Both Russian and Egyptian officials stressed that their meeting wasn’t meant to “replace” other countries, according to the Egyptian paper Ahram:   [Foreign Minister Sergei] Lavrov described the meeting as "very fruitful" and said collaboration between Cairo and Moscow had a long history going back to the 1950s.

He denied, however, that Russia was striving to replace "any country" - a reference to the US -  as Egypt's key strategic partner.

[Egyptian Foreign Minister Nabil] Fahmy confirmed that Egypt is not looking for a "substitute for anyone."

Yasser El-Shimy, an Egypt analyst with the International Crisis Group, told Reuters that the visit is meant to send a message to Washington:

"It's meant to send a message to say Egypt has options, and that if the United States wishes to maintain its strategic alliance with Egypt, it will have to drop the conditions it attaches to the military aid.”

The US sends $1.3 billion in military aid to Egypt annually, but announced on Oct. 9 that it would suspend shipment of tanks, fighter aircraft, helicopters, missiles, and $260 million in cash until Egypt demonstrated improvements in democracy and human rights.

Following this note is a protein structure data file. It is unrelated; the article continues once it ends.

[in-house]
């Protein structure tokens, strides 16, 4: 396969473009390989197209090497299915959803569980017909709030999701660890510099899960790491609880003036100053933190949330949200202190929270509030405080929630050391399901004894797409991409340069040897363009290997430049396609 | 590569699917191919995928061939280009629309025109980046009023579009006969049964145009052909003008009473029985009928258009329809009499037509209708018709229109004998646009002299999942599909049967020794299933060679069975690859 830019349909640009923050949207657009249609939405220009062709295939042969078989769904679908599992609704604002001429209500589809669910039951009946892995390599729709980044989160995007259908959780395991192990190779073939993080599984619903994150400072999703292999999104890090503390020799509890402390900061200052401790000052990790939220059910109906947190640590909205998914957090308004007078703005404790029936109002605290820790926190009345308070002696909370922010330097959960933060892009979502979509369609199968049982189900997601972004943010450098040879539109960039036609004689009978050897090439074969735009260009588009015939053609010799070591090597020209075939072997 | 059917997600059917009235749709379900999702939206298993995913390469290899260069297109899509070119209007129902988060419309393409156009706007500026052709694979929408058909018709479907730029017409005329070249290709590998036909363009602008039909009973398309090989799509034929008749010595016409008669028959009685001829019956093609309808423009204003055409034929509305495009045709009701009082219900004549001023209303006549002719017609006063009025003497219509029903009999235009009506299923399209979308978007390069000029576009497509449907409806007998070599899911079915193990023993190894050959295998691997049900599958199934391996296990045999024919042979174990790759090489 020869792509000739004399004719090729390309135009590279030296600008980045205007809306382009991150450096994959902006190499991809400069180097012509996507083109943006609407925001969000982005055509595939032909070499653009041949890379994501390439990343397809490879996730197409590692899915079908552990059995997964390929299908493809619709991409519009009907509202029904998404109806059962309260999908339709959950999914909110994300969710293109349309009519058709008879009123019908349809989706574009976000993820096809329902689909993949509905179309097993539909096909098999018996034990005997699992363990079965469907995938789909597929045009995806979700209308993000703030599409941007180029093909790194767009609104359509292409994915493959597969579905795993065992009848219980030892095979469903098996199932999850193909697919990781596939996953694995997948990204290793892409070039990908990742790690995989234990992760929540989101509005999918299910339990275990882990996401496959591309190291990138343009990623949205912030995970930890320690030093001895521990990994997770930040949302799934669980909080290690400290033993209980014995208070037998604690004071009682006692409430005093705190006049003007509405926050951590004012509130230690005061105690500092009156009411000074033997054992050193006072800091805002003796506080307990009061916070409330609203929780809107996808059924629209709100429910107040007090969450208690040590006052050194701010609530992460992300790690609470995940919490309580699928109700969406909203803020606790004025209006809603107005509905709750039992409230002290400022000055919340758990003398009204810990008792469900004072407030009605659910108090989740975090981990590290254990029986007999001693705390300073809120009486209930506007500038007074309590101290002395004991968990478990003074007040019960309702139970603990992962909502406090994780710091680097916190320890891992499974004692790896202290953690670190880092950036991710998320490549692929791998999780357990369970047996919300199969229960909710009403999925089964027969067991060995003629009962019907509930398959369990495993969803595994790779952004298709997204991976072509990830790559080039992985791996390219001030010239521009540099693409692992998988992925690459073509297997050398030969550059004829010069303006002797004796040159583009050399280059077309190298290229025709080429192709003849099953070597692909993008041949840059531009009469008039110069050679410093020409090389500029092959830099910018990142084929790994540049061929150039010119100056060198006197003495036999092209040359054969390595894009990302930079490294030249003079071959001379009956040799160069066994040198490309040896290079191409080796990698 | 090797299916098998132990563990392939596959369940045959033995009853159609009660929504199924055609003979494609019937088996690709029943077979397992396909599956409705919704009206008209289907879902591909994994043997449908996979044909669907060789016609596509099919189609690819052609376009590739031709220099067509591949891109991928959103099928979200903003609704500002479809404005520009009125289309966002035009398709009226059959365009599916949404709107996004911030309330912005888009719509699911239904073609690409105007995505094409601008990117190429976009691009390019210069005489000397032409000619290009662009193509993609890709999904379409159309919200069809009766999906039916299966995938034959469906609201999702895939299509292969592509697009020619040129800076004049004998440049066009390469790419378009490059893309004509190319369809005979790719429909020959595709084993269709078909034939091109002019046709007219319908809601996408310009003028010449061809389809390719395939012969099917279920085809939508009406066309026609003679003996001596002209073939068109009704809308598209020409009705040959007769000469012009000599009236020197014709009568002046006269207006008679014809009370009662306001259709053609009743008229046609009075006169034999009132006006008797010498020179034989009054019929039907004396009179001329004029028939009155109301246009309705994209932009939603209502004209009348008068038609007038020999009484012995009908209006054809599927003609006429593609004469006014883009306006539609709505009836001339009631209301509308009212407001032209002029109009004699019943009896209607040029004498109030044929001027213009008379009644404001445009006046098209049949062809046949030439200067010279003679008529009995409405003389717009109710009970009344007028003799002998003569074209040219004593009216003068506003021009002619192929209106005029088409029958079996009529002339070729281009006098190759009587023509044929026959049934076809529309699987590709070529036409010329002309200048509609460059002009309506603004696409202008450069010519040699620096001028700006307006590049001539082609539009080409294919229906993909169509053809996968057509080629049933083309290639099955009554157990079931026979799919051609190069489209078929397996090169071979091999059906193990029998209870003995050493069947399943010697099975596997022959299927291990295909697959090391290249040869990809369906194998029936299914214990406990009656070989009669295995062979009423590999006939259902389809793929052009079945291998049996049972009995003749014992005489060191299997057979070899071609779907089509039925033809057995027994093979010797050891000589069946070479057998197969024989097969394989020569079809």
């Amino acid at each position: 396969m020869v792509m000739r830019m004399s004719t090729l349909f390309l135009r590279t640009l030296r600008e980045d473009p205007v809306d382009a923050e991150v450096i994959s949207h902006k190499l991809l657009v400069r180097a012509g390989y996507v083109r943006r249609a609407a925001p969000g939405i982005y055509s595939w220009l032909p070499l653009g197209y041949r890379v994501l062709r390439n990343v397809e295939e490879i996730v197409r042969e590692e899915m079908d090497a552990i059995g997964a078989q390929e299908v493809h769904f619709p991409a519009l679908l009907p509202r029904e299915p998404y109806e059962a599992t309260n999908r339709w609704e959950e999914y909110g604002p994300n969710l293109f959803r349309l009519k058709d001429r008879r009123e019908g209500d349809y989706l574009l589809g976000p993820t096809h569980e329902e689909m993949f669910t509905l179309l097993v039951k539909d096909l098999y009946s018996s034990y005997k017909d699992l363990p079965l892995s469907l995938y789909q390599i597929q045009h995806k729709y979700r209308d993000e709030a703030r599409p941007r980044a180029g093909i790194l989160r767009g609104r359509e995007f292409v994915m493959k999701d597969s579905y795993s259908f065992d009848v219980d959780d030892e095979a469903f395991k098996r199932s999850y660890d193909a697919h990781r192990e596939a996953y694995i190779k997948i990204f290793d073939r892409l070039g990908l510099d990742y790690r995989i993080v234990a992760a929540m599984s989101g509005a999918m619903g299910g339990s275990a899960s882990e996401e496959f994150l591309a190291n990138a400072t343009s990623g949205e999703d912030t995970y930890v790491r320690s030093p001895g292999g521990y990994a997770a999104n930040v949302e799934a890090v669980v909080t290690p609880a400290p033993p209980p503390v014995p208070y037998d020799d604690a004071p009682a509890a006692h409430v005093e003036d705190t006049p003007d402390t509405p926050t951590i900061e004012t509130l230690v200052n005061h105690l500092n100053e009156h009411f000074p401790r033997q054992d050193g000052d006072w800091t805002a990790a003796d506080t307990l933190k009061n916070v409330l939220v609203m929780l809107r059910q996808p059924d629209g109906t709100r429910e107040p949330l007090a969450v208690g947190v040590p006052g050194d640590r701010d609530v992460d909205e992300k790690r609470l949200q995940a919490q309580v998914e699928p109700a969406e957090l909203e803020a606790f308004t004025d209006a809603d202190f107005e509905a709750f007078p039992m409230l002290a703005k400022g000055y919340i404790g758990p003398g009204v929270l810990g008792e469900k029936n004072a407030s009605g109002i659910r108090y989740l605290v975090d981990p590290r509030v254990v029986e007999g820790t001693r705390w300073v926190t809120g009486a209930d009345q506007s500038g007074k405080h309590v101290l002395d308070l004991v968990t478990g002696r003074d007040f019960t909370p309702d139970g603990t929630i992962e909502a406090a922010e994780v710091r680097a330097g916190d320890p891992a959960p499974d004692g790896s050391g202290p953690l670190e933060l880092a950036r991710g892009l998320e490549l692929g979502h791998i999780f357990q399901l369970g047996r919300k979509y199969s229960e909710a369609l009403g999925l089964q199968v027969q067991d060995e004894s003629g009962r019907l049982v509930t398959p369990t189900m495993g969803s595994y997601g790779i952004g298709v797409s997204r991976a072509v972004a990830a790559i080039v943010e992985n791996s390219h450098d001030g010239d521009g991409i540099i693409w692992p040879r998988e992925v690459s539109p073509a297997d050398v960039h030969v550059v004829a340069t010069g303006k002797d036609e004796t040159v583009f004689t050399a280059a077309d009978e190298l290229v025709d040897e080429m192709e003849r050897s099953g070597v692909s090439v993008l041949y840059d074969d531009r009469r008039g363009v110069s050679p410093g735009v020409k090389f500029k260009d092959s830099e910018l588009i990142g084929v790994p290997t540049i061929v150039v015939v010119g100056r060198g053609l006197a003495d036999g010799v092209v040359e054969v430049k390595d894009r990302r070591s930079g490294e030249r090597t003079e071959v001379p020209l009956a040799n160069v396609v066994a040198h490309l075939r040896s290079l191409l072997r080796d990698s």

The question of whether the US will resume aid lingers over the potential Russian deal, as Reuters notes:

Washington has said it would consider resuming some of the suspended aid depending on Egypt's progress in following the interim government's plans to hold elections - a plan the government says it is committed to seeing through.

Seeking to mend fences with Egypt, US Secretary of State John Kerry expressed guarded optimism about a return to democracy during a Nov. 3 visit to Cairo.

A Western diplomat in Cairo said the prospect of the United States resuming aid early next year was one factor diminishing the chances of a major new defense deal with Moscow.

Another unanswered question is how Egypt would pay for the new arms. A key source of funding is likely the Gulf, Bloomberg reports:

Egyptian officials are seeking financing from an unidentified Persian Gulf country to buy as much as $4 billion of Russian arms, Palestinian newspaper Dunia al-Watan reported Nov. 6, citing unidentified people familiar with the matter. Saudi Arabia, United Arab Emirates and Kuwait have pledged at least $12 billion to Egypt’s new government.

“The only issue is Egypt’s ability to pay,” Igor Korotchenko, [a] member of the Defense Ministry’s advisory board, said by phone from Moscow. “Russia is prepared to supply a wide range of arms to meet Egypt’s requirements.”

Russia and Egypt had close ties until a few years before Egyptian president Anwar Sadat made peace with Israel in 1979, which opened the door to substantial US aid over the next three decades.